16. By: Liu, Tao
    Abstract: The determinants of international currency received a lot of attention since the great recession. Classic literature focused on economy size and openness, but that couldn't explain why RMB remains largely national, while China is already leading in international trade. In this paper, I verified the importance of financial development for currency internationalization using SWIFT trade finance data. Then I built a two-country monetary search model where trade takes time, and lack of committment makes exporter and importer rely on bank-intermediated finance. The agent's currency choice is related with terms of trade, monetary policy, and financial efficiency. Optimal monetary policy differs according to currency regime. Related topic such as size effect and global imbalance is also discussed.
    Keywords: Trade finance; international currency; monetary search; global imbalance; optimal monetary policy
    JEL: E40 E50 F33 F41
    Date: 2016–01–14
  17. By: Katrin Woelfel; Christoph Weber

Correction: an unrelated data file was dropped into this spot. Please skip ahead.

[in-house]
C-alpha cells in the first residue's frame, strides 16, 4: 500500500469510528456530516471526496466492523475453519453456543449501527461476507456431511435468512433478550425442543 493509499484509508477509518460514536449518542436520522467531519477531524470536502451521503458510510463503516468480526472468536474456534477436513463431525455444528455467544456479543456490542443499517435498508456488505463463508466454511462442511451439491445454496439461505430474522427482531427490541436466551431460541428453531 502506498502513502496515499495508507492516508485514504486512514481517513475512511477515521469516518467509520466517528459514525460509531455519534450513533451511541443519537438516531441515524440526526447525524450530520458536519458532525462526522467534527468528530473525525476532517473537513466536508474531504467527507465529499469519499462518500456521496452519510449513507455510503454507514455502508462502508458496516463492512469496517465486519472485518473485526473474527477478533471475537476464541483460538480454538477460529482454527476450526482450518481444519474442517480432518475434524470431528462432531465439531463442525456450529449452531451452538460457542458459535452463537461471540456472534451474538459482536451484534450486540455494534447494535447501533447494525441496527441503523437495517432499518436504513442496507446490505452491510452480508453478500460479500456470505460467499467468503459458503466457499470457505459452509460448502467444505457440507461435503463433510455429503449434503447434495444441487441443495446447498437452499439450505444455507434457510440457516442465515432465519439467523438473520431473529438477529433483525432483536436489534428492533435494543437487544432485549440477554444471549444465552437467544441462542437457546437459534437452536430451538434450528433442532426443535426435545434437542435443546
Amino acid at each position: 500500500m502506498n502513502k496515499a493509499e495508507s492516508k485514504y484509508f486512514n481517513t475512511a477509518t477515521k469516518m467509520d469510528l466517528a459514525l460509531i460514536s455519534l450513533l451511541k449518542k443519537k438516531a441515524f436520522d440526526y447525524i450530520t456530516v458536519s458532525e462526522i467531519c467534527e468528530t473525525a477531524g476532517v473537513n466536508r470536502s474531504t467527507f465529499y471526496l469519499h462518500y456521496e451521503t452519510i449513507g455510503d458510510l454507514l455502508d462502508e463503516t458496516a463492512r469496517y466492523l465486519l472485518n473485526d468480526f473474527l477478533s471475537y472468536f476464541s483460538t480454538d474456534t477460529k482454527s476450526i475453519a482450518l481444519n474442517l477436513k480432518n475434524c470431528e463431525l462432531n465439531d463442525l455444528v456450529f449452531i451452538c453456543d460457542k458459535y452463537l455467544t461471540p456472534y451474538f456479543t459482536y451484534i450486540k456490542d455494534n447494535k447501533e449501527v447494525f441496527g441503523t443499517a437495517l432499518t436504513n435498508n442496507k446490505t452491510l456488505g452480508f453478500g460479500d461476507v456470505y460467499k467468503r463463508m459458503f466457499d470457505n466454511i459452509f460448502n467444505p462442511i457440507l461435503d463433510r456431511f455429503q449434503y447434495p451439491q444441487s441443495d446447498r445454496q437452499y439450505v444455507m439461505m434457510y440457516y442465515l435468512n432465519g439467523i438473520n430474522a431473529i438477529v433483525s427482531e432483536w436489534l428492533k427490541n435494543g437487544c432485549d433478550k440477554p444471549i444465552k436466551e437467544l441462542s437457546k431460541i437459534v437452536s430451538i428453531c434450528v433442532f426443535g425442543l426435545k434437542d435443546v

Abstract: There is still some doubt about those economic variables that really matter for the FED’s decisions. In comparison to other estimations, this study uses the approach of Bayesian Model Averaging (BMA). The estimations show that over the long run in?ation, unemployment rates, and long-term interest rates are the crucial variables in explaining the Federal Funds Rate. In the other two estimation samples, also the federal de?cit and M2 were of relevance. In addition, we present the best models in more detail. Finally, a model average is constructed via BMA. The model average substantially outperforms a simple Taylor rule.
    Keywords: FED, Monetary Policy Reaction Functions, Model Uncertainty, Bayesian Model Averaging
    JEL: E43 E52 E58
    Date: 2014–07
  18. By: Boris Hofmann; Ilhyock Shim; Hyun Song Shin
    Abstract: Currency appreciation against the US dollar is associated with the compression of emerging market economy (EME) sovereign yields. We find that this yield compression is due to reduced risk premiums rather than expectations of interest rates already priced into forward rates. We explore a model which ties together dollar credit to EME corporates, sovereign tail risks and global investor portfolio adjustments driven by economic capital constraints. Consistent with our model, we find no empirical association between currency appreciation and sovereign spreads when we use the trade-weighted effective exchange rate that is unrelated to the US dollar.
    Keywords: bond spread, capital flow, credit risk, emerging market, exchange rate
    Date: 2016–01
  19. By: Fecht, Falko; Reitz, Stefan